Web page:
FOR IMMEDIATE RELEASE
JUNE 13, 2013
CONTACT: SAN DIEGO ZOO GLOBAL
PHOTO NEWS RELEASE
Captive-bred Mountain Yellow-legged Frogs Released into Native Habitat
Researcher Frank Santana stands in Indian Creek preparing to release young, endangered mountain yellow-legged frogs. The froglets were bred and raised by Santana and other research staff at the San Diego Zoo Institute for Conservation Research for a year before they were released on June 12, 2013. Some of the froglets released were fitted with radio transmitters so researchers can track and monitor the frogs and begin to understand the activities of this endangered species.
The U.S. Fish and Wildlife Service listed the mountain yellow-legged frog of southern California as endangered in 2002. Reduced to fewer than 200 individuals by 2003, efforts to boost the species’ population have included captive breeding, reintroducing captive offspring to historic habitat and conducting scientific research into the causes of the species’ decline.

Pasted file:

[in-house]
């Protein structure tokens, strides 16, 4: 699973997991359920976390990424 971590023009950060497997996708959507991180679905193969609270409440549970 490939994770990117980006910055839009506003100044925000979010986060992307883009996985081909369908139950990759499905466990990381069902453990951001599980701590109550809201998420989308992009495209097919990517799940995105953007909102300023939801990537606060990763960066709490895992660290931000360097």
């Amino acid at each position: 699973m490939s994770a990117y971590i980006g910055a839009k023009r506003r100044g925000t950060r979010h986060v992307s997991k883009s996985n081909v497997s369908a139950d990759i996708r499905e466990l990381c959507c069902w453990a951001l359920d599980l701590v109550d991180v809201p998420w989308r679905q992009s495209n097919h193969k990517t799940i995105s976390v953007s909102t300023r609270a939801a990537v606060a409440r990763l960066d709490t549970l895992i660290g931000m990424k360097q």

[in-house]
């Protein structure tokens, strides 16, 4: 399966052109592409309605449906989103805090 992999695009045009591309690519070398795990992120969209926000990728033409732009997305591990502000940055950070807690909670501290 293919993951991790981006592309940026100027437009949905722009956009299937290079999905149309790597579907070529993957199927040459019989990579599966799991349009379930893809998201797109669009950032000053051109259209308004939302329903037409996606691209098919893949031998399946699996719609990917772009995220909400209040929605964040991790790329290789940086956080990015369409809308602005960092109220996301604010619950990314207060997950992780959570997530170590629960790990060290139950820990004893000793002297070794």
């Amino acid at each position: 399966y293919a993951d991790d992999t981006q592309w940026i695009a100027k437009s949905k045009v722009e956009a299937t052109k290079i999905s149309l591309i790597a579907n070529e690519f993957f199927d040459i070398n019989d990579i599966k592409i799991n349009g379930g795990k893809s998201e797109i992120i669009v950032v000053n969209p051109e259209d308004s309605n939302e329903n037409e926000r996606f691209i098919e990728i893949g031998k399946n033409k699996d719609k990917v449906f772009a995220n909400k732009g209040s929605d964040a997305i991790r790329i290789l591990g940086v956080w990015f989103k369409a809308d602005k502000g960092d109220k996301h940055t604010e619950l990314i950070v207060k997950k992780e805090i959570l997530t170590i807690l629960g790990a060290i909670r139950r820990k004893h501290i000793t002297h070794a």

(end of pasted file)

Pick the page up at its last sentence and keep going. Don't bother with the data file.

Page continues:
Watched over by a team of federal, state, and private scientists, the mountain yellow-legged frog continues to maintain a perilous toehold in the mountains of southern California. Mountain yellow-legged frogs live in perennial streams in portions of the San Gabriel, San Bernardino and San Jacinto mountains in southern California.
Photo taken on June 12, 2013, by Ken Bohn, San Diego Zoo Global
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